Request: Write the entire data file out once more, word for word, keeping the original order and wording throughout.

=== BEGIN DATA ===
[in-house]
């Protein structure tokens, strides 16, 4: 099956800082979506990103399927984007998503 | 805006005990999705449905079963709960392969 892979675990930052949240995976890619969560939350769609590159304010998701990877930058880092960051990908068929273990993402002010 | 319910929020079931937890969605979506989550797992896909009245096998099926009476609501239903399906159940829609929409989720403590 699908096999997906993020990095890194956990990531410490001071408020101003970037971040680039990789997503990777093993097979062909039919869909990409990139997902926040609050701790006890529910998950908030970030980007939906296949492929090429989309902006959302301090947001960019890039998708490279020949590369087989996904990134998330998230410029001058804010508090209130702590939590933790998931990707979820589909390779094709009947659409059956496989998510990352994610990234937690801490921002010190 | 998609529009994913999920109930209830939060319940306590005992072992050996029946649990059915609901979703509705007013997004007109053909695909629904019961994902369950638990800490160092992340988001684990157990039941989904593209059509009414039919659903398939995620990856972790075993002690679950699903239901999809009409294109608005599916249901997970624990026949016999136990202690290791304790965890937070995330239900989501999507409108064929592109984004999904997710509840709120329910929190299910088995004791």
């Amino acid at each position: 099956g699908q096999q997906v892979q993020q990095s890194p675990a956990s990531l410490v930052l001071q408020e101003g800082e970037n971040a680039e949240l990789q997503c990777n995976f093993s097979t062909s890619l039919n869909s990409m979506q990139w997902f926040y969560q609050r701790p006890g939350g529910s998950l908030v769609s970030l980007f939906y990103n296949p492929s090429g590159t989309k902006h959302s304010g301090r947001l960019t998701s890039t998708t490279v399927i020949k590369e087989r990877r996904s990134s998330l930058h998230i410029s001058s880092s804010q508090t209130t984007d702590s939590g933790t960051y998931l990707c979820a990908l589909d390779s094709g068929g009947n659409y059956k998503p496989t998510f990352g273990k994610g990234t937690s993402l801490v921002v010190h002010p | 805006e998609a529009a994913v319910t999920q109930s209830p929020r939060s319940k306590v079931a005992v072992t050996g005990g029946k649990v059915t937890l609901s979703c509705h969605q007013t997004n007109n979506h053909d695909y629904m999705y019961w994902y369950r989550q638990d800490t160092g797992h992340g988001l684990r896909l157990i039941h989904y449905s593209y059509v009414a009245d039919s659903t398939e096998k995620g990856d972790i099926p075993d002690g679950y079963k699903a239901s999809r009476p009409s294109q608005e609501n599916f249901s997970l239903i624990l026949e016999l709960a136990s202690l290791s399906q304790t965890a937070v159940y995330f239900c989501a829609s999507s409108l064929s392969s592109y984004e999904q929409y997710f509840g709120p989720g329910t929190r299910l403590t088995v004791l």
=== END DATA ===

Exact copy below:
[in-house]
């Protein structure tokens, strides 16, 4: 099956800082979506990103399927984007998503 | 805006005990999705449905079963709960392969 892979675990930052949240995976890619969560939350769609590159304010998701990877930058880092960051990908068929273990993402002010 | 319910929020079931937890969605979506989550797992896909009245096998099926009476609501239903399906159940829609929409989720403590 699908096999997906993020990095890194956990990531410490001071408020101003970037971040680039990789997503990777093993097979062909039919869909990409990139997902926040609050701790006890529910998950908030970030980007939906296949492929090429989309902006959302301090947001960019890039998708490279020949590369087989996904990134998330998230410029001058804010508090209130702590939590933790998931990707979820589909390779094709009947659409059956496989998510990352994610990234937690801490921002010190 | 998609529009994913999920109930209830939060319940306590005992072992050996029946649990059915609901979703509705007013997004007109053909695909629904019961994902369950638990800490160092992340988001684990157990039941989904593209059509009414039919659903398939995620990856972790075993002690679950699903239901999809009409294109608005599916249901997970624990026949016999136990202690290791304790965890937070995330239900989501999507409108064929592109984004999904997710509840709120329910929190299910088995004791």
């Amino acid at each position: 099956g699908q096999q997906v892979q993020q990095s890194p675990a956990s990531l410490v930052l001071q408020e101003g800082e970037n971040a680039e949240l990789q997503c990777n995976f093993s097979t062909s890619l039919n869909s990409m979506q990139w997902f926040y969560q609050r701790p006890g939350g529910s998950l908030v769609s970030l980007f939906y990103n296949p492929s090429g590159t989309k902006h959302s304010g301090r947001l960019t998701s890039t998708t490279v399927i020949k590369e087989r990877r996904s990134s998330l930058h998230i410029s001058s880092s804010q508090t209130t984007d702590s939590g933790t960051y998931l990707c979820a990908l589909d390779s094709g068929g009947n659409y059956k998503p496989t998510f990352g273990k994610g990234t937690s993402l801490v921002v010190h002010p | 805006e998609a529009a994913v319910t999920q109930s209830p929020r939060s319940k306590v079931a005992v072992t050996g005990g029946k649990v059915t937890l609901s979703c509705h969605q007013t997004n007109n979506h053909d695909y629904m999705y019961w994902y369950r989550q638990d800490t160092g797992h992340g988001l684990r896909l157990i039941h989904y449905s593209y059509v009414a009245d039919s659903t398939e096998k995620g990856d972790i099926p075993d002690g679950y079963k699903a239901s999809r009476p009409s294109q608005e609501n599916f249901s997970l239903i624990l026949e016999l709960a136990s202690l290791s399906q304790t965890a937070v159940y995330f239900c989501a829609s999507s409108l064929s392969s592109y984004e999904q929409y997710f509840g709120p989720g329910t929190r299910l403590t088995v004791l």